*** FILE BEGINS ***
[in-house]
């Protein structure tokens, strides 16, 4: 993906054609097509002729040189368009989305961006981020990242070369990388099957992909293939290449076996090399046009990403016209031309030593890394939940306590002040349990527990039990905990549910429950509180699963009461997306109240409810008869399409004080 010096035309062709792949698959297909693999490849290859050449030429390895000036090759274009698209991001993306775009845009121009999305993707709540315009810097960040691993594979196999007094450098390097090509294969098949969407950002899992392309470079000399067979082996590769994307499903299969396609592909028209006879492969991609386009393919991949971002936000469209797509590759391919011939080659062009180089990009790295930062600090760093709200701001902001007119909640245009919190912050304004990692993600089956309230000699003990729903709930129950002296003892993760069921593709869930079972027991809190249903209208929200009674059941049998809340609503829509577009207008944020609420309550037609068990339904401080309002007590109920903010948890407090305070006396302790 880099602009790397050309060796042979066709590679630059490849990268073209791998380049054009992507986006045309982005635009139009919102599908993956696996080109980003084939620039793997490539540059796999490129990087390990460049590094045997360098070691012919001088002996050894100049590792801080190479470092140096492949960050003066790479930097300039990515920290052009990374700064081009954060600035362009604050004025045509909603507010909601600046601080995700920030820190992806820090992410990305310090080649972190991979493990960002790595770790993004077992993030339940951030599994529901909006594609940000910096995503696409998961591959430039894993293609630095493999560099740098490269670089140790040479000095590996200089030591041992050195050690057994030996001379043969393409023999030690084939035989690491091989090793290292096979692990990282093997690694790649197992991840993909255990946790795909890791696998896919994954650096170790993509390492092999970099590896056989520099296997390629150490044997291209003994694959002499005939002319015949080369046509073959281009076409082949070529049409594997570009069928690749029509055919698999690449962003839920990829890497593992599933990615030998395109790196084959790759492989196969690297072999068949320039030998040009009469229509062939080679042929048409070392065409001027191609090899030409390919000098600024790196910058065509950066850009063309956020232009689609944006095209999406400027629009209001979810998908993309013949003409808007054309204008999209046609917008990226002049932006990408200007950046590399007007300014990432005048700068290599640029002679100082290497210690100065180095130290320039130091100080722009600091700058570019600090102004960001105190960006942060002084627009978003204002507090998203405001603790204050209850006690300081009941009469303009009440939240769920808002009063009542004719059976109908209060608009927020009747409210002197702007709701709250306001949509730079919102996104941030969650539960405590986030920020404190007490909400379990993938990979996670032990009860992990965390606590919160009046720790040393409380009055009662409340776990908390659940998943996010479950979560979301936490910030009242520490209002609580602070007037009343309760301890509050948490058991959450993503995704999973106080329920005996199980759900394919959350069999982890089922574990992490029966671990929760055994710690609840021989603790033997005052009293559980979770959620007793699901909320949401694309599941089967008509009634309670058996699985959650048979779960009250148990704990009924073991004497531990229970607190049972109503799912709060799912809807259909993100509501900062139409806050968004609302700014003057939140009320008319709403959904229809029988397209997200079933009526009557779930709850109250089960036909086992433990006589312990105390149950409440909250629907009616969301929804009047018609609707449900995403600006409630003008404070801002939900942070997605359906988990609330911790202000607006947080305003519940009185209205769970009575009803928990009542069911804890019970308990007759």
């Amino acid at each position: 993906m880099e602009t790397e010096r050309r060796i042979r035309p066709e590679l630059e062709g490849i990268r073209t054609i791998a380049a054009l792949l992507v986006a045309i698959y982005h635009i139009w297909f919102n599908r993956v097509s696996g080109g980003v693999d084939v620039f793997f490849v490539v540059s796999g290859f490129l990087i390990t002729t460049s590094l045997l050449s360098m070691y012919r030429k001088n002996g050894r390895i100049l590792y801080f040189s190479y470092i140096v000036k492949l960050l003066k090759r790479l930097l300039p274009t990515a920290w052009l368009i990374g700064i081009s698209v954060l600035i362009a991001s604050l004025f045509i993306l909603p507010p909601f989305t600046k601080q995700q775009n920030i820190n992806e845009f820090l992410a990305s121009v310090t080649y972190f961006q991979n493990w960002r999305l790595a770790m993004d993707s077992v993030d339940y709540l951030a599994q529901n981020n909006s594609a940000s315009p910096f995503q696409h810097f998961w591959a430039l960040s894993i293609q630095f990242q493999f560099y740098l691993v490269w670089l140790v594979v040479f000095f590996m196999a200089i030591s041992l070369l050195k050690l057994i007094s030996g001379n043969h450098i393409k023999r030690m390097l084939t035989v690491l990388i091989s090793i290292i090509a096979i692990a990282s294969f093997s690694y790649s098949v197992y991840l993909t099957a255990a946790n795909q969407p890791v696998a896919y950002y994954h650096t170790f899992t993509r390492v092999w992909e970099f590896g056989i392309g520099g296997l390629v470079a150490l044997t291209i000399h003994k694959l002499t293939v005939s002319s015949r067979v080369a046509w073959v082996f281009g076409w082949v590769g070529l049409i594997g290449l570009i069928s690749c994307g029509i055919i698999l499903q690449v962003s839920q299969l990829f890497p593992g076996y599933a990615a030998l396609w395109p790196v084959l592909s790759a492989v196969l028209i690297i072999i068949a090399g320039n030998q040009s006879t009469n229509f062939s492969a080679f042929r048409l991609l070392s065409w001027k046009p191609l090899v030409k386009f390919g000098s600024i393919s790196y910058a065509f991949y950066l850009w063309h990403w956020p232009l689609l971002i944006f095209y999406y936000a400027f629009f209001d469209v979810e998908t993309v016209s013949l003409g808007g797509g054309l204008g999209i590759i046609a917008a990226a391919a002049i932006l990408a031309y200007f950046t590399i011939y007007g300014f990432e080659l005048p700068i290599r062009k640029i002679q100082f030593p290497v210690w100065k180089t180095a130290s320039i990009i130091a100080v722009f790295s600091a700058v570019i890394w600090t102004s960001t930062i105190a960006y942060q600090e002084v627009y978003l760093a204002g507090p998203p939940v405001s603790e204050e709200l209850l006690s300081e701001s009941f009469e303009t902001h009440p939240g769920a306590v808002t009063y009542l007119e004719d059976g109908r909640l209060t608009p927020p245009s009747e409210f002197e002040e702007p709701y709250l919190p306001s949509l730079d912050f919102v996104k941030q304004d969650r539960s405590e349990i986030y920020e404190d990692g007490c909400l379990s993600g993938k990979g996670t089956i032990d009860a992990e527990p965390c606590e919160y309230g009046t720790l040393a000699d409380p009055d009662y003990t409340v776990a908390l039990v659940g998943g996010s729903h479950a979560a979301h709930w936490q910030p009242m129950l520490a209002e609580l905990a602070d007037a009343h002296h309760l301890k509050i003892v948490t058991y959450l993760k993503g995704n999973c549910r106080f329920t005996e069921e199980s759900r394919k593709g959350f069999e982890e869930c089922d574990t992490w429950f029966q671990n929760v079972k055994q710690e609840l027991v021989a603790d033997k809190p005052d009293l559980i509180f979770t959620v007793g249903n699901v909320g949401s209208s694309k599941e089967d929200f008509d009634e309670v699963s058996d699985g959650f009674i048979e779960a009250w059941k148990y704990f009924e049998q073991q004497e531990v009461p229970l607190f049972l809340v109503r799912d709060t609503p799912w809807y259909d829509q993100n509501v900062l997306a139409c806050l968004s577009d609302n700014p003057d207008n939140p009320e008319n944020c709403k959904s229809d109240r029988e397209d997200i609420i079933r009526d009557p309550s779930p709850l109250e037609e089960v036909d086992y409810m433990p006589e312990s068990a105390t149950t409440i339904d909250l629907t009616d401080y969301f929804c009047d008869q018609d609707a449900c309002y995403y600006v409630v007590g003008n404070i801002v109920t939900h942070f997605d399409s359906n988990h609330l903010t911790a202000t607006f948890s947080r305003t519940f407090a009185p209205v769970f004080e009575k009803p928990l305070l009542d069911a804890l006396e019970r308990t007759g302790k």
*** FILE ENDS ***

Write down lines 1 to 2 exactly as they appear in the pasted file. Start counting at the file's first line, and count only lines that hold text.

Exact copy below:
[in-house]
């Protein structure tokens, strides 16, 4: 993906054609097509002729040189368009989305961006981020990242070369990388099957992909293939290449076996090399046009990403016209031309030593890394939940306590002040349990527990039990905990549910429950509180699963009461997306109240409810008869399409004080 010096035309062709792949698959297909693999490849290859050449030429390895000036090759274009698209991001993306775009845009121009999305993707709540315009810097960040691993594979196999007094450098390097090509294969098949969407950002899992392309470079000399067979082996590769994307499903299969396609592909028209006879492969991609386009393919991949971002936000469209797509590759391919011939080659062009180089990009790295930062600090760093709200701001902001007119909640245009919190912050304004990692993600089956309230000699003990729903709930129950002296003892993760069921593709869930079972027991809190249903209208929200009674059941049998809340609503829509577009207008944020609420309550037609068990339904401080309002007590109920903010948890407090305070006396302790 880099602009790397050309060796042979066709590679630059490849990268073209791998380049054009992507986006045309982005635009139009919102599908993956696996080109980003084939620039793997490539540059796999490129990087390990460049590094045997360098070691012919001088002996050894100049590792801080190479470092140096492949960050003066790479930097300039990515920290052009990374700064081009954060600035362009604050004025045509909603507010909601600046601080995700920030820190992806820090992410990305310090080649972190991979493990960002790595770790993004077992993030339940951030599994529901909006594609940000910096995503696409998961591959430039894993293609630095493999560099740098490269670089140790040479000095590996200089030591041992050195050690057994030996001379043969393409023999030690084939035989690491091989090793290292096979692990990282093997690694790649197992991840993909255990946790795909890791696998896919994954650096170790993509390492092999970099590896056989520099296997390629150490044997291209003994694959002499005939002319015949080369046509073959281009076409082949070529049409594997570009069928690749029509055919698999690449962003839920990829890497593992599933990615030998395109790196084959790759492989196969690297072999068949320039030998040009009469229509062939080679042929048409070392065409001027191609090899030409390919000098600024790196910058065509950066850009063309956020232009689609944006095209999406400027629009209001979810998908993309013949003409808007054309204008999209046609917008990226002049932006990408200007950046590399007007300014990432005048700068290599640029002679100082290497210690100065180095130290320039130091100080722009600091700058570019600090102004960001105190960006942060002084627009978003204002507090998203405001603790204050209850006690300081009941009469303009009440939240769920808002009063009542004719059976109908209060608009927020009747409210002197702007709701709250306001949509730079919102996104941030969650539960405590986030920020404190007490909400379990993938990979996670032990009860992990965390606590919160009046720790040393409380009055009662409340776990908390659940998943996010479950979560979301936490910030009242520490209002609580602070007037009343309760301890509050948490058991959450993503995704999973106080329920005996199980759900394919959350069999982890089922574990992490029966671990929760055994710690609840021989603790033997005052009293559980979770959620007793699901909320949401694309599941089967008509009634309670058996699985959650048979779960009250148990704990009924073991004497531990229970607190049972109503799912709060799912809807259909993100509501900062139409806050968004609302700014003057939140009320008319709403959904229809029988397209997200079933009526009557779930709850109250089960036909086992433990006589312990105390149950409440909250629907009616969301929804009047018609609707449900995403600006409630003008404070801002939900942070997605359906988990609330911790202000607006947080305003519940009185209205769970009575009803928990009542069911804890019970308990007759």